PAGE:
Diabetes and high blood pressure can damage the kidneys and lead to kidney disease. You need to get checked for kidney disease if you have one of these conditions.
Why should I be checked for kidney disease?
Diabetes and high blood pressure can damage the kidneys and lead to kidney disease. You need to get checked for kidney disease if you have one of these conditions. Here are some other reasons to get checked:
- Early kidney disease has no signs or symptoms. The only way to know if you have kidney disease is to get checked for it.
- Kidney disease does not go away. It may get worse over time and can lead to kidney failure. You will need to go on dialysis or have a kidney transplant if your kidneys fail.
- Kidney disease can be treated. The sooner you know you have kidney disease, the sooner you can get treatment to help delay or prevent kidney failure. Treating kidney disease may also help prevent heart disease.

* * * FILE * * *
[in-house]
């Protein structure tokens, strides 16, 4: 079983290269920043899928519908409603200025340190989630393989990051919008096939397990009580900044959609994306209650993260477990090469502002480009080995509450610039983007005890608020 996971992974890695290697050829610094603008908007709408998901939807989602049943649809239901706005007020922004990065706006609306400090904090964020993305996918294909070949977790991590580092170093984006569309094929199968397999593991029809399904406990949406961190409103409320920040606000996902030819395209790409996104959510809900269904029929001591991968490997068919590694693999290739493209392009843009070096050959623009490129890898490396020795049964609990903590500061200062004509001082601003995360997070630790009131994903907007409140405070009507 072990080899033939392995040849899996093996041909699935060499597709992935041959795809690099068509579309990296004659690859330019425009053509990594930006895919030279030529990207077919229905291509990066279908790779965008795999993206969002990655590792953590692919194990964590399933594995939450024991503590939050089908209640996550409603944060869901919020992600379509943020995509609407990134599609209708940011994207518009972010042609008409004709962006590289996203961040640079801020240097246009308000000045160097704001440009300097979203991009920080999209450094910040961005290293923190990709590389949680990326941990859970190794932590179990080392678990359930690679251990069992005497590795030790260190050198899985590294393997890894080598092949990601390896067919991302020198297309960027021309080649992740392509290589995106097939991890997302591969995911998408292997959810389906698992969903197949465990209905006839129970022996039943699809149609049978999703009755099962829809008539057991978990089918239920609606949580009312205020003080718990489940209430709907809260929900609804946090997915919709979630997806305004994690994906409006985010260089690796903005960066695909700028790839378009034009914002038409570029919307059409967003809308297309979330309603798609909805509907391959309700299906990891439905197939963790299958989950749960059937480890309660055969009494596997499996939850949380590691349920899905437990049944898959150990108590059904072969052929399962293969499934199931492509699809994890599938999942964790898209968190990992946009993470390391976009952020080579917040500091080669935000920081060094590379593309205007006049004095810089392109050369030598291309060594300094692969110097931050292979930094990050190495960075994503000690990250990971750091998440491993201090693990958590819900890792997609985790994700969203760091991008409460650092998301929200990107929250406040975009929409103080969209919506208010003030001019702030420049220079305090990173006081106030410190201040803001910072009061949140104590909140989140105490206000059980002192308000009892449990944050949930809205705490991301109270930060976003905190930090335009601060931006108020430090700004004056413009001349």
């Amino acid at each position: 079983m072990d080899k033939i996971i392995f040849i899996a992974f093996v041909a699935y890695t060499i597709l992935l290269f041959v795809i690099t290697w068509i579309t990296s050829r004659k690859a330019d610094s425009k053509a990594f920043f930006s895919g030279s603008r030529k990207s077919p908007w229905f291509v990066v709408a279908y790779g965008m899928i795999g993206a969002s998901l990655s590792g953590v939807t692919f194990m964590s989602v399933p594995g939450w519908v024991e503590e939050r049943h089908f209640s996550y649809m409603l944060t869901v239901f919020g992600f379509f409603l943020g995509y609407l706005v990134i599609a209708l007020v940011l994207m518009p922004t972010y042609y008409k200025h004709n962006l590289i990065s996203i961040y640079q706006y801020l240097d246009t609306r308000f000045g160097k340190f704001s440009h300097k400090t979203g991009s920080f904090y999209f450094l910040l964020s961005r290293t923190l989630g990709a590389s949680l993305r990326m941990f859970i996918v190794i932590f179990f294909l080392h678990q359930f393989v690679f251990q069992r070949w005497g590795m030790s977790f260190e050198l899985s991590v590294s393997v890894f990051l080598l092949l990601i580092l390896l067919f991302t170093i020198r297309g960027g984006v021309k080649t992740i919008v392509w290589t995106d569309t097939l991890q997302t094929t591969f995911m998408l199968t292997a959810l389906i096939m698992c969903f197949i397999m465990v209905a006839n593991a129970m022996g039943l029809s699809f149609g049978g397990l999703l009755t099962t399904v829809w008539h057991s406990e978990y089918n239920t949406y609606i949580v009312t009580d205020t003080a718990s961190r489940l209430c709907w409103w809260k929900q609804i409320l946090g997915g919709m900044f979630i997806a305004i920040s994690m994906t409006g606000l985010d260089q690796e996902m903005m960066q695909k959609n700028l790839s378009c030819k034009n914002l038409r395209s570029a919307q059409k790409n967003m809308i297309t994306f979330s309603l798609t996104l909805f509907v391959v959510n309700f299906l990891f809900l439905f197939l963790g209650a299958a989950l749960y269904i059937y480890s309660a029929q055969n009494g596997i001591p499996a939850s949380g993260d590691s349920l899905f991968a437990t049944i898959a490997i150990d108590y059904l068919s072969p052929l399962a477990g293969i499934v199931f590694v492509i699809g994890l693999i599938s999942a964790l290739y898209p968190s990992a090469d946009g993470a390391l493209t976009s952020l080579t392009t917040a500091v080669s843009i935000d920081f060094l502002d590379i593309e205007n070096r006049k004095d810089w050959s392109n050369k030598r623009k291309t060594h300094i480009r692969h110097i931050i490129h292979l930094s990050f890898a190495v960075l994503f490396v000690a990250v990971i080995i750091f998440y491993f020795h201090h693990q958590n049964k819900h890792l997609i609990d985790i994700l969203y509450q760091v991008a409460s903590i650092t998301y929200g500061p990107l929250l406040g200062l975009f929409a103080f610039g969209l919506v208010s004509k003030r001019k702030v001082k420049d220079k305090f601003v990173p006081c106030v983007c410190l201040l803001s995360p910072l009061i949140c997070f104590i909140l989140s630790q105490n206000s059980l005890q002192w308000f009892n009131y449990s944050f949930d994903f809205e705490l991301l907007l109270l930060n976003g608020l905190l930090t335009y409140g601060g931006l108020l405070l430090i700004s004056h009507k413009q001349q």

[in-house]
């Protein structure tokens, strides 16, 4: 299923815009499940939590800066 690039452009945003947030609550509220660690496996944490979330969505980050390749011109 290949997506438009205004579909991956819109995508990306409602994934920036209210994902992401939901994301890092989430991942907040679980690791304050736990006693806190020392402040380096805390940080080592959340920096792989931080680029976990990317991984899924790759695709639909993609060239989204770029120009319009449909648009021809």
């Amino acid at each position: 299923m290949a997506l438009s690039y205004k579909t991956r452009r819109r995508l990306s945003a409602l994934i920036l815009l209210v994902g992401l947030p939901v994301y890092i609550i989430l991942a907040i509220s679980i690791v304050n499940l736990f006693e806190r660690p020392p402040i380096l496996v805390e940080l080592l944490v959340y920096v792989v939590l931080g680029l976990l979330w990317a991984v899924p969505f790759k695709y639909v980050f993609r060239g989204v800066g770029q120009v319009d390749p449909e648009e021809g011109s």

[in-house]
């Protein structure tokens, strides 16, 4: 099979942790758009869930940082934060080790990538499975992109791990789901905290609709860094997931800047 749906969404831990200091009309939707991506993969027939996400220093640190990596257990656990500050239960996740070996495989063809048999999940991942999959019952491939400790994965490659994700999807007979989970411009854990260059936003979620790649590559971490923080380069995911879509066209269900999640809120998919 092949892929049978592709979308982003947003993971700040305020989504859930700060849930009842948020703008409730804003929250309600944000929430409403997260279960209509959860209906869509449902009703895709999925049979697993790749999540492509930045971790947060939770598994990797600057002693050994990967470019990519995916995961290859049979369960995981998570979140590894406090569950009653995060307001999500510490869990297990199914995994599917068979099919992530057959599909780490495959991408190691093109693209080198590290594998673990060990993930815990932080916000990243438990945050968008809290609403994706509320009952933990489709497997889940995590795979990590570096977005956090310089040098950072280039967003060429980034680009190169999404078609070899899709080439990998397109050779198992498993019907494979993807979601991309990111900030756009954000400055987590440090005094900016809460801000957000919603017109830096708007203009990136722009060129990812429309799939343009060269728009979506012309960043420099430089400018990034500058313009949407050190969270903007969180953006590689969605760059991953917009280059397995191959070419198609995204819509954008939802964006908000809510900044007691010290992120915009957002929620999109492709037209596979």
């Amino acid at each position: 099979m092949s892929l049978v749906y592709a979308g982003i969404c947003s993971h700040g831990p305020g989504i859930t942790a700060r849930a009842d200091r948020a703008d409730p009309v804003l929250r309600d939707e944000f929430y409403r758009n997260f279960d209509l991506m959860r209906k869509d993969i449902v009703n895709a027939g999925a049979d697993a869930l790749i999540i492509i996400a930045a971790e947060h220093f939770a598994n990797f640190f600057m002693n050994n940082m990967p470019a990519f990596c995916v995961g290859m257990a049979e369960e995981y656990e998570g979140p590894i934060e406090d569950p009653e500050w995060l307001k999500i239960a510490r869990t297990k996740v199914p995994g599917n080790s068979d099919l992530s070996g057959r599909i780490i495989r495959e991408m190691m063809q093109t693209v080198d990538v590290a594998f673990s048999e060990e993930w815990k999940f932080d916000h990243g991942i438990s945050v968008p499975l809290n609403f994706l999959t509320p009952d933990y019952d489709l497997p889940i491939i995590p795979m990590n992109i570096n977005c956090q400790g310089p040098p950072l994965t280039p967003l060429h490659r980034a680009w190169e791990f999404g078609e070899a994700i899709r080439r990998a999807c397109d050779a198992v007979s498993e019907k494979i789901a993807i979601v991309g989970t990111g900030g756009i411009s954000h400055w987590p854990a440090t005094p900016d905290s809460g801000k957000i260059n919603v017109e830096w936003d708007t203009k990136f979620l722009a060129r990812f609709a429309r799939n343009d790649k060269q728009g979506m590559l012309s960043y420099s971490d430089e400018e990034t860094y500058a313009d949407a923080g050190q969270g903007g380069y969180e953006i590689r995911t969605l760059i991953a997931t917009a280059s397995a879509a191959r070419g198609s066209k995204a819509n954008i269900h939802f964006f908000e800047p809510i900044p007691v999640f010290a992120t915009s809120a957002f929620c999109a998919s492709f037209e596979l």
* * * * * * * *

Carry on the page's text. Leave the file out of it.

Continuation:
Diabetes and high blood pressure are not the only risk factors for kidney disease. You also should be checked if you have:
- cardiovascular (heart) disease, or
- a mother, father, sister, or brother with kidney failure.
How will I be checked for kidney disease?
Two tests are used to check for kidney disease.
- A blood test checks your GFR, which tells how well your kidneys are filtering. GFR stands for glomerular (glow-MAIR-you-lure) filtration rate.
- A urine test checks for albumin in your urine. Albumin is a protein that can pass into the urine when the kidneys are damaged.
Diabetes and high blood pressure are the two main causes of kidney disease. About 7 out of 10 people with kidney failure have one or both of these conditions.
Steps you can take to keep your kidneys healthy
- Manage your diabetes and keep your blood pressure below 130/80. That means eating healthy and cutting back on salt. It also means being active and taking medicines as prescribed.
- Get checked for kidney disease. The sooner you know you have kidney disease, the sooner it can be treated.
At your next health care visit, make sure you learn:
- Your blood pressure
- Your GFR
- The amount of albumin in your urine
- Your blood glucose
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